“The answer has to be telepathic,” he heard himself saying. Gently, he turned Ruth to face him. Looking into her eerily open eyes was like falling into a pit of barrenness that was yet oppressively alive. He turned away, frightened and not knowing why. “Spock?” he croaked.

“It happened on the Bridge,” Spock answered. “It has been seven point three minutes since I noticed her condition. She is in pain,” he added, his tone admonishing the doctor to do something.

“What do you expect me to do, Spock,” McCoy snapped. “I can’t get into her head!”

“But you can, Commander,” M’Benga quietly reminded the Vulcan.

McCoy watched as Spock swallowed and nodded. He knew that such melds were profoundly disturbing for the Vulcan soul, but he also knew Spock could not easily let another suffer. After a moment’s grounding, Spock took a step forward, rubbing his hands together in preparation. As his fingers reached toward Ruth’s temple, his body stiffened with sudden rigor, a cry of pure, animal loss keening from his throat. His hand turned, palm upward, and he stared at it, as if there should be some horrible wound.


Spock moved with the same incomprehensible speed he had on the Bridge. One instant McCoy was shouting something, M’Benga pulling on his arm – the next he was clawing his way into Ruth’s mind without any memory of actually touching her. A hand slashed across his face and he reached up and, he didn’t realize until much later, nonchalantly snapped M’Benga’s wrist.

His fingers returned to Ruth’s temples of their own volition, and they were both encased in ice. Sentience at absolute zero, condemnation from countless separate beings. A billion grey eyes saw through them, each pair echoing shame, guilt, horror, using it as a blade to tear their souls open. Yet it was their anguish that wounded those billions of beings, their blasphemy that created the agony in their scarred palm. We are as guilty as she! Ruth cried it within him and at all of Indi. She walked the streets of Rilemi with Jilla, a part of the admission and the acknowledgement – and Spock understood the emotion that had been crushing him all day. My doing, he agreed. It was treachery to You keep her alive. He realized that he was addressing Aema and his mind shuddered. He forced coherency back to his thoughts, discerning what had happened. Jilla had taken a religious leave. She had returned to Indi. Her Vulcan alteration had left a link, a proto-bond to him, and his recent contact with Ruth had left the keheil vulnerable. She was experiencing everything that was happening on Indi.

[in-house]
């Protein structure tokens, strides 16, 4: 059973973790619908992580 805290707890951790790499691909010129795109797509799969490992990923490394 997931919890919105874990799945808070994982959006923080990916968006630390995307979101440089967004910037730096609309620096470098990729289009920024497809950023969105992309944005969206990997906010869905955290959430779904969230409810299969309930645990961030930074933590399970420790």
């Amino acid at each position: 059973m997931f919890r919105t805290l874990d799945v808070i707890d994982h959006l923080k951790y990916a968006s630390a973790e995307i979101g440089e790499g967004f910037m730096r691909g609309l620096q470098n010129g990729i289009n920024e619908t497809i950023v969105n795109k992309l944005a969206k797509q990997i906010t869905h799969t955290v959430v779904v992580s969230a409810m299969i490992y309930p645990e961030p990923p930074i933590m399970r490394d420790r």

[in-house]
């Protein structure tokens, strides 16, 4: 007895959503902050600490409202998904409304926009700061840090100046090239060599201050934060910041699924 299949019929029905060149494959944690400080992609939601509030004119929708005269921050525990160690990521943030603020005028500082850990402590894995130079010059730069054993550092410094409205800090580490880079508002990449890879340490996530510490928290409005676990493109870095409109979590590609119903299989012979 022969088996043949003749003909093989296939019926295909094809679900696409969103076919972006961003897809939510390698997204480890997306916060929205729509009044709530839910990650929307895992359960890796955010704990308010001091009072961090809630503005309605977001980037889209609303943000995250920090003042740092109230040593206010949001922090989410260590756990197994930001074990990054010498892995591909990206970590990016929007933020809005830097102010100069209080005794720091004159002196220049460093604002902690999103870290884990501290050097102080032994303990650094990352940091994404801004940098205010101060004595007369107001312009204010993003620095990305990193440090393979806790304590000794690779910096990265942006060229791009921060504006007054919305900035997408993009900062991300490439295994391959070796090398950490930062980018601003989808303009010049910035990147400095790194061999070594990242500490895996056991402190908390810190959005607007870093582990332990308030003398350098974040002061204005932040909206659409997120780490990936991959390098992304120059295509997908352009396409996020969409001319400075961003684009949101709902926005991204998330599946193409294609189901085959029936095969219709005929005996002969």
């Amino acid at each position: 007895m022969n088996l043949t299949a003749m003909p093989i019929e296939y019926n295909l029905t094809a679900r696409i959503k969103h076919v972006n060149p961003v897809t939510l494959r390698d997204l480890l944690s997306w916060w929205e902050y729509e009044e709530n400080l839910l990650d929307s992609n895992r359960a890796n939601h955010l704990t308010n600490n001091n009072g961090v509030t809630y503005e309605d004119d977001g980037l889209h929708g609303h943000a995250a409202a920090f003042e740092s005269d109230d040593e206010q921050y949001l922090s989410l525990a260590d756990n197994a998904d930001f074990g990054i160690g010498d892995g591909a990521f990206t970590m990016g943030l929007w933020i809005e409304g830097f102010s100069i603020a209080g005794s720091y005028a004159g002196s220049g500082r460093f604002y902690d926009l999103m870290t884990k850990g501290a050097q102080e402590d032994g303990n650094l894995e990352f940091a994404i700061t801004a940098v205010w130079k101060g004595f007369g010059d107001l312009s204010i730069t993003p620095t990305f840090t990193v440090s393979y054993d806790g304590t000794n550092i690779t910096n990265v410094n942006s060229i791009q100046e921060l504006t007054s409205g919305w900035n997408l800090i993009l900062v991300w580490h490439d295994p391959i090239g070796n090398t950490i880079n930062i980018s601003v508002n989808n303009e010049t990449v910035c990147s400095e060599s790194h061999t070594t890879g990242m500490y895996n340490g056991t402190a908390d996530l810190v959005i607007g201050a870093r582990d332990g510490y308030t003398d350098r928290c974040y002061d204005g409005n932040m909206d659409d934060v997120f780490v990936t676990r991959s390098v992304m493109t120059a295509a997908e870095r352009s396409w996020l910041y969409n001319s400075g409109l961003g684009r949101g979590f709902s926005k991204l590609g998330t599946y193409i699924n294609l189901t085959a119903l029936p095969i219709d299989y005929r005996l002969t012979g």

It was appropriate, somehow, this sharing of guilt, but it was also, he knew, mortally dangerous. Ruth could not be allowed to sink too deeply, lest her identity submerge further and further, past all recall. He cried desperately to her, Ruth, not Jilla; Antari, not Indiian; keheil, not telmnor; Zehara, not Aema…

She grabbed onto his thoughts, begging for reassurance, truth, being. He gave it unstintingly. The damnation belongs to another, we are only witnesses. Come with me.


Spock blinked and found himself staring into Ruth’s purple eyes. Bruised, he thought. The color is like a bruise.

“Cold,” she repeated, and her voice was a child’s. She brought her left fist to her chest, cradling it. “It burns, like ice,” she explained.

He heard a hiss and looked up. McCoy was removing a hypospray from Ruth’s arm. The doctor refused to meet Spock’s gaze.

“We heard,” he said. “Too much. She’ll sleep for a while. That might help.”

Spock nodded. “I will wait with her, Doctor,” he said.

“That’s not a good idea, Mr. Spock,” M’Benga put in. His concerned face belied the need for explanation.

“Very well. I will be in my quarters.”

McCoy nodded, then said, “Spock… how will Mrs. Majiir…”

“With the strength that is uniquely hers,” Spock replied. “We must put our hope in that.” He turned and moved heavily through the Sickbay door.


After McCoy had been forced to leave the game by what he described as “Ben’s ability to smell a full house,” things broke up fairly quickly. With the last of the players out the door, Sulu was again alone. If he’d been in the proper frame of mind, he could have been amused by how quickly he’d gotten used to Jilla’s presence in his quarters. Our quarters, he corrected. It had been less than four days since she’d taken off in a Chutzpah for no good reason that she would tell him, and she wasn’t expected back for another three. Four days and it feels like an eternity. Gods, I miss her! He wandered around the cabin, feeling slightly silly as he touched her lyrette, her drafting tools, her clothing and jewelry. He needed some sense of her. It was the only thing that calmed the aching inside him.

He shook off the threatening melancholy with a deep sigh. Jesus, you’ve got it bad, Roy, as someone once said. And speaking of someone… He glanced at the chronometer. Ruth had promised to drop by after watch, but she was late. Probably some last minute thing Spock wanted her to finish, he thought with a shrug. He took a fresh pipe of Rigellian over to the bed and swung the reader into a comfortable position, trying to pass the time until she arrived. When the doorbell chimed moments after he’d started re-reading the collected works of Shakespeare, he called a cheerful “come.” But when he switched off the reader and looked up, it was Pavel Chekov who stood inside the door, not Ruth. And he looked as serious as if he were on the Bridge during a red alert.